The following graph shows the evolution of urban land prices for Commercial, Residential and Industrial for selected intervals from 1985. You can see the huge asset price bubble in the late 1980s that precipitated its “lost decade” and plunging land values. The Japanese government addressed the stagnation by significantly increasing its net spending and public debt rose (given they voluntarily issue debt more or less in line with net spending – with the exception noted below). They clearly do not have to do that given they are not revenue constrained.
Once the budget deficits started to get demand and output growth going again the government was placed under significant political pressure to contract fiscal policy. The result was a double-dip recession in the late 1990s prolonging their recovery. They then resumed their stimulus strategy and growth returned – you can read about these trends in this blog – The impact of government on reserve dynamics … .
Now, compare the land valuation time series with the following graph which shows the Bank of Japan target rate more or less over the same period. This graph shows the evolution of the call rate (the BOJ target rate) which was also kept the interbank rate in lock step. The Bank of Japan deliberately allowed excess reserves added by the budget deficits to remain in the banking system.
They did this by not issuing enough debt to drain all the excess reserves (created by the deficits) and let the interbank market compete the rate each day down to zero. The central bank managers clearly understand how a fiat monetary system works – that is, along the lines of MMT.
So we have had many years of zero interest rates in Japan. At times, they experienced shocking real GDP growth while at other times, buttressed by strong fiscal policy they enjoyed reasonable real GDP growth over the same period.
But there was no asset price boom resulting.
Operational guidelines for banks
As part of the MMT approach to monetary and fiscal policy we are developing some operational guidelines for banks and banking regulation to accompany those I have already discussed in this blog – Operational design arising from modern monetary theory . I intend to write a separate blog on this as I work out a more comprehensive framework, but here are some introductory ideas. These would supplement the fiscal policy approaches I noted above to maintain control of housing prices.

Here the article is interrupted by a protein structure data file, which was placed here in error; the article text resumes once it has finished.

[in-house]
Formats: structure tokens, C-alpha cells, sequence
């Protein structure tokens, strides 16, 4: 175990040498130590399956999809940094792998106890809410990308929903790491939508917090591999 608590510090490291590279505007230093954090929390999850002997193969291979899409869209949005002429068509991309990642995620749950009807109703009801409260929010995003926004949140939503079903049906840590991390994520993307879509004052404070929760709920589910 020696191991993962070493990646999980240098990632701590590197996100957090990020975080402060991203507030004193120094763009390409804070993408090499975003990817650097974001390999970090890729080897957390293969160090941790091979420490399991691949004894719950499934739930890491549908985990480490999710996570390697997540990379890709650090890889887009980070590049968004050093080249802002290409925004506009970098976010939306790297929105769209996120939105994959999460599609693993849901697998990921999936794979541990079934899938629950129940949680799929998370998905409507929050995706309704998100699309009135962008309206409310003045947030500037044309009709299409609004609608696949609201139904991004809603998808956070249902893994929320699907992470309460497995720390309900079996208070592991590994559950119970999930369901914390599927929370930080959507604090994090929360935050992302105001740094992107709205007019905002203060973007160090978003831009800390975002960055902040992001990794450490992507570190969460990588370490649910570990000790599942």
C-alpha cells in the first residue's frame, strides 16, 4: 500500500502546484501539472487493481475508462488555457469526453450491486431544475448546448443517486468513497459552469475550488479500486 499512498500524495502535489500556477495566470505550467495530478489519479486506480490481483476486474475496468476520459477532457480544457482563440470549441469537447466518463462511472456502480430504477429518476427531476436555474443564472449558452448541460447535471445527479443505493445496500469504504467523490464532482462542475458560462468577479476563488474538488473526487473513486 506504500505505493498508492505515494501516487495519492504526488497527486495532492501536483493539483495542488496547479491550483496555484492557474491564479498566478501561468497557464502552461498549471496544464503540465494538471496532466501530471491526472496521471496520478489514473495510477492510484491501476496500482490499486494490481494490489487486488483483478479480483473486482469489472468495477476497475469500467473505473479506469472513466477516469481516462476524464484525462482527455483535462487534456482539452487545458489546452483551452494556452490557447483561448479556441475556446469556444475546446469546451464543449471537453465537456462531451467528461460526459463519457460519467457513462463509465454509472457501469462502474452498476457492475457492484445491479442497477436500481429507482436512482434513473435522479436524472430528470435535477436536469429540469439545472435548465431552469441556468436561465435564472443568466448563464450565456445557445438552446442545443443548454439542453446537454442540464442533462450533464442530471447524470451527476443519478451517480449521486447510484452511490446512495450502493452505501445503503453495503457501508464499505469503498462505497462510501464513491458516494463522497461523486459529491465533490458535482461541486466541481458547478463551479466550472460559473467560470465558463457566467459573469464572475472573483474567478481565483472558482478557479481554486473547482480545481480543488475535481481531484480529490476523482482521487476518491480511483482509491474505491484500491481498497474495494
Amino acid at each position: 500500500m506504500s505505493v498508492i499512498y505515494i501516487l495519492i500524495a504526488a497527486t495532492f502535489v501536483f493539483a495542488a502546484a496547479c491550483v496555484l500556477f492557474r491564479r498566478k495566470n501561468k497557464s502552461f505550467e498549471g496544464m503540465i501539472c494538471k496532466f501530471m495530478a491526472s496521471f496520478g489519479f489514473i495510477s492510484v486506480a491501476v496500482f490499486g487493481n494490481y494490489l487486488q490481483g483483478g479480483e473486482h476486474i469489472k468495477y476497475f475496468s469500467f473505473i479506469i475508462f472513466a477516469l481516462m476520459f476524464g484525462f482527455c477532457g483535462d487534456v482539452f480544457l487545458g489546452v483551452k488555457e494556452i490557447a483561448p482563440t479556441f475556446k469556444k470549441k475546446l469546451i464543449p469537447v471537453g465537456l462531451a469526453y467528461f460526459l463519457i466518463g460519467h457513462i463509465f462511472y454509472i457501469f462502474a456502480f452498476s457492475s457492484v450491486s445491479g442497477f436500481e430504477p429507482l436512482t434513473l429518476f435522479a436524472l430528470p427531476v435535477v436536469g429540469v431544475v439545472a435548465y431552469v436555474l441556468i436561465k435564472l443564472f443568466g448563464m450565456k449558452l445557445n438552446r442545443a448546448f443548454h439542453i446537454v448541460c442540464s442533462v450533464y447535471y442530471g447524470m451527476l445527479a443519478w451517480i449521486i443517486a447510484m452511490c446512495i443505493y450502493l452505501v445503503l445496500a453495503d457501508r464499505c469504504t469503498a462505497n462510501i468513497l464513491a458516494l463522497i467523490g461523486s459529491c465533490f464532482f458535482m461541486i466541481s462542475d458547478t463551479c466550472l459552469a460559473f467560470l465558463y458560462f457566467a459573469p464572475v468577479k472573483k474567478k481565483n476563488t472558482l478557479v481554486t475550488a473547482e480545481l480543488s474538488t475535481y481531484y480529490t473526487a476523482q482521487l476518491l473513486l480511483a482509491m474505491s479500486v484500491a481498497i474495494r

The only useful thing a bank should do is to faciliate a payments system and provide loans to credit-worthy customers. Attention should always be focused on what is a reasonable credit risk. In that regard, here is a sketch of what I would do with the commercial banks by way of regulation.
First, they should only be permitted to lend directly to borrowers. All loans would have to be shown and kept on their balance sheets. This would stop all third-party commission deals which might involve banks acting as “brokers” and on-selling loans or other financial assets for profit. It is in this area of banking that the current financial crisis has emerged and it is costly and difficult to regulate. Banks should go back to what they were.
Second, banks should not be allowed to accept any financial asset as collateral to support loans. The collateral should be the estimated value of the income stream on the asset for which the loan is being advanced. This will force banks to appraise the credit risk more fully.
Third, banks should be prevented from having “off-balance sheet” assets, such as finance company arms which can evade regulation.
Fourth, banks should never be allowed to trade in credit default insurance. This is related to whom should price risk.
Fifth, banks should be restricted to the facilitation of loans and not engage in any other commercial activity.
There is also some more detail we are discussing about whether banks should be allowed to contract in foreign interest rates. There is no public sense in them being allowed to do this but I am still working it out.
I don’t see a zero interest rate policy which will keep lending rates down as being an open door for a credit binge if fiscal policy is correctly designed and targetted and the banks are regulated properly.
Tomorrow is the Saturday Quiz and Sunday I will round up the debate unless something else takes my interest.